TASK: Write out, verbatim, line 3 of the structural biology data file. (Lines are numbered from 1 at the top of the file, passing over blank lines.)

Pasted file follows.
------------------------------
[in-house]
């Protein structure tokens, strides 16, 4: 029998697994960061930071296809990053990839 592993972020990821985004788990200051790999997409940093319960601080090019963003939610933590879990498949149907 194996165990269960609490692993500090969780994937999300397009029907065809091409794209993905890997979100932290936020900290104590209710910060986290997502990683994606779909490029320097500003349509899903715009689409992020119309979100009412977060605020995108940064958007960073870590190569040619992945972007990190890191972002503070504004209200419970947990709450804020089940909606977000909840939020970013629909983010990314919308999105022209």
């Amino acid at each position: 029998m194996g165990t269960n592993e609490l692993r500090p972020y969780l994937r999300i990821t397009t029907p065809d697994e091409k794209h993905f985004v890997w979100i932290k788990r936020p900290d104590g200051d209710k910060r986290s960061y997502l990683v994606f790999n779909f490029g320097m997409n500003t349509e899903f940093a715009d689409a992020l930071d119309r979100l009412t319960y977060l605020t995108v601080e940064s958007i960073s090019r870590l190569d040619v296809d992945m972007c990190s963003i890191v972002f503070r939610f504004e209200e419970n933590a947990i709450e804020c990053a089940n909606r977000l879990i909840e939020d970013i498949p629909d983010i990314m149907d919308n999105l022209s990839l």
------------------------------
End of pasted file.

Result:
């Amino acid at each position: 029998m194996g165990t269960n592993e609490l692993r500090p972020y969780l994937r999300i990821t397009t029907p065809d697994e091409k794209h993905f985004v890997w979100i932290k788990r936020p900290d104590g200051d209710k910060r986290s960061y997502l990683v994606f790999n779909f490029g320097m997409n500003t349509e899903f940093a715009d689409a992020l930071d119309r979100l009412t319960y977060l605020t995108v601080e940064s958007i960073s090019r870590l190569d040619v296809d992945m972007c990190s963003i890191v972002f503070r939610f504004e209200e419970n933590a947990i709450e804020c990053a089940n909606r977000l879990i909840e939020d970013i498949p629909d983010i990314m149907d919308n999105l022209s990839l």